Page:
Identity Theft from 2012 Continues to Follow Harlingen Woman

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HARLINGEN – A Harlingen woman said someone else has been using her identity for nearly a decade and now she can’t receive her income tax return.

Tanya Garcia was facing an unexpected expense after taking a trip to Mexico.

“I actually just got into a bad, bad car wreck in Coahuila. It got burnt, it exploded,” she said.

Garcia, now left without a car, was counting on her tax refund to get back on the road.

“Since 2012, we’ve been trying to fight this. FBI has gotten involved with this every year. I have to go get a pin, like I said, and every year it’s nonstop,” she said.

The issue started five years ago when Garcia went to file her income taxes.

“I did file my taxes in 2012 because I did work, but in 2012 there were more people working with my identity, my Social Security and all that,” Garcia said.

To make matters worse, she said she was never notified about the issue by anyone at the IRS.

“That’s why I always have to come to the process of having to go through this issue, but since 2012 to 2017, that’s quite a bit of time for them not to advise somebody and let them know what’s going on,” she said.

A study released this week by the U.S. Government Accountability Office surveyed the 2016 year of the IRS and showed Garcia was not the only taxpayer having issues with communication.

“It takes quite a time, you have to get a hold of them and sometimes it’s like if you get a hold of them, and they’re always so packed,” Garcia said.

Jessica Lucas-Judy, director of Strategic Issues for GAO, spoke about the study on the GAO Watchdog Report. She said the IRS made customer service improvements.

But they still need more improvement when it comes to handling the cases with identity theft victims.

“Overall, IRS was processing those kinds of cases faster. They reduced the time by about half between 2012 and 2016. They also created Identity Theft Victims’ Assistance Unit to help streamline the process and make it faster, make it more user friendly to the taxpayer,” she said.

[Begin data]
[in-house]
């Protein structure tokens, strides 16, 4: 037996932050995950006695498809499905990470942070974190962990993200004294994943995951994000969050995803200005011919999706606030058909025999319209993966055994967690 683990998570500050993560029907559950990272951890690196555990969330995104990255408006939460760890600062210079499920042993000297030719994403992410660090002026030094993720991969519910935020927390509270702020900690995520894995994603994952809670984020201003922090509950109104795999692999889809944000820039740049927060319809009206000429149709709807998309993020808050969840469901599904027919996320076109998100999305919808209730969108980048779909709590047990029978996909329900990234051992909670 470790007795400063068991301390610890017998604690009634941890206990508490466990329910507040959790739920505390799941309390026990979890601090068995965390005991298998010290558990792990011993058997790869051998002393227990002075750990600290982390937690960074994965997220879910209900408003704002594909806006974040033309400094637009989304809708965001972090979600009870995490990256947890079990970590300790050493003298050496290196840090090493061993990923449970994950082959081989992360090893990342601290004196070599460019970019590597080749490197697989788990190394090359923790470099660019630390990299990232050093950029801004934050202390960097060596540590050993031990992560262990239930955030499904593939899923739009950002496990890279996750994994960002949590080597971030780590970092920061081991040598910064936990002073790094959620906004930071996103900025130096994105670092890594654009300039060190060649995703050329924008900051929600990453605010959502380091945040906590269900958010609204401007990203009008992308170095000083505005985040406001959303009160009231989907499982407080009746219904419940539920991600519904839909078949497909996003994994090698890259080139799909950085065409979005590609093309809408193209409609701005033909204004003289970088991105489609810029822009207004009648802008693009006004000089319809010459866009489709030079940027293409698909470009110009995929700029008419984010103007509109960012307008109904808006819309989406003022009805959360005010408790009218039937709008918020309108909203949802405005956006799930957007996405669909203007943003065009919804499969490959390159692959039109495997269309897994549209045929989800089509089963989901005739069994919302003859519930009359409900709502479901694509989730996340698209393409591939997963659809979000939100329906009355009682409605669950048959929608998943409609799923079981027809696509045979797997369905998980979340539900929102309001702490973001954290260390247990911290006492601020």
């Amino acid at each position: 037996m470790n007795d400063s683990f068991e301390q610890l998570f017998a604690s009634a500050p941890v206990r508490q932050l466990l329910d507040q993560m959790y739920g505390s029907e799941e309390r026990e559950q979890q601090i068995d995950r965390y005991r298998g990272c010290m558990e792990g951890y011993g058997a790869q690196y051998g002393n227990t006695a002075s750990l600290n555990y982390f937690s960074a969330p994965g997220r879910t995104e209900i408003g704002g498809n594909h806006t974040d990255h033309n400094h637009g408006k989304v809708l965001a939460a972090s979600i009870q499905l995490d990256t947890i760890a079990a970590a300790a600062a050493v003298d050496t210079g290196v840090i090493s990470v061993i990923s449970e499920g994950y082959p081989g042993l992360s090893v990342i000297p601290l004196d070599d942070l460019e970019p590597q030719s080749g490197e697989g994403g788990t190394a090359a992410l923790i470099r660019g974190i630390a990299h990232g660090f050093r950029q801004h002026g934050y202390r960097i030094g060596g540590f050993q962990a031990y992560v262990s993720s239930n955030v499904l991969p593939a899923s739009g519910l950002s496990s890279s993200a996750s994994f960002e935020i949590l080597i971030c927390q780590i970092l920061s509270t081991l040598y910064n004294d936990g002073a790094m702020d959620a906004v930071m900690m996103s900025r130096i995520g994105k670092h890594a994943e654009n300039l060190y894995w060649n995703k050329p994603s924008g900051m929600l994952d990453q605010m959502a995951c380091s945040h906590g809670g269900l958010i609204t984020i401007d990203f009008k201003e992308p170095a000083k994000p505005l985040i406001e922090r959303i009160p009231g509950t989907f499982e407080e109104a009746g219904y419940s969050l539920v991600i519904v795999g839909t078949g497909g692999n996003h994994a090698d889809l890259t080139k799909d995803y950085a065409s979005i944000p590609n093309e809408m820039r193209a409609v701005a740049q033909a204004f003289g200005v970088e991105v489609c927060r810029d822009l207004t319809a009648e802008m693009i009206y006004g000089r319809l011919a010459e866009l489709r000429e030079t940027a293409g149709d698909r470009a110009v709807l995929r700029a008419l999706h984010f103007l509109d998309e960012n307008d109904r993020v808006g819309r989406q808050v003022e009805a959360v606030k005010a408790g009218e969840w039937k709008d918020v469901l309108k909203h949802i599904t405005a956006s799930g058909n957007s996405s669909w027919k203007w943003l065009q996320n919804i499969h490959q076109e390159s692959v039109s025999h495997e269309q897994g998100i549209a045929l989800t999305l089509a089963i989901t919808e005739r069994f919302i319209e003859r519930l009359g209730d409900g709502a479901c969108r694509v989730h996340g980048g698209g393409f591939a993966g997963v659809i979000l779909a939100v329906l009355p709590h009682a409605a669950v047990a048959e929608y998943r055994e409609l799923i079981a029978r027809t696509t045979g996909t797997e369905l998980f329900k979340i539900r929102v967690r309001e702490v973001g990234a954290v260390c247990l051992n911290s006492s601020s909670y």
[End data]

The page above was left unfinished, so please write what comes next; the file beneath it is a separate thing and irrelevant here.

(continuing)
Lucas-Judy detailed how much money was issued using fraudulent refunds.

“IRS has estimated that it paid out more than $3 billion in fraudulent refunds in 2014. One of the things that we looked at in our case file review was the process, or whether any refunds were being released before the case was closed,” she said.

CHANNEL 5 NEWS reached out to Irma Trevino, spokesperson for media relations with the IRS, and asked what improvements have been made at local offices.

We are waiting for them to get back to us.

“I’m just trying to get a vehicle, get myself to work and back and have a little bit more of my son,” Garcia said.

She added she hopes this year will be different than before.

The IRS offered some tips for citizens to keep in mind during the tax season to keep them protected against possible identity theft.

  • Don’t carry your Social Security card or any documents that include your Social Security Number or Individual Taxpayer Identification Number (ITIN).
  • Don’t give a business your SSN or ITIN, only if it is required. Protect your financial information.
  • Check your credit report every 12 months.
  • Don’t give personal information over the phone, through the mail or on the internet, unless you have initiated the contact or you are sure you know who you are dealing with.
  • If you find yourself a victim of identity theft, the Federal Trade Commission recommends you file a report with the police and file a complaint with the FTC. You can do that by calling 877-438-4338 or heading to their website.


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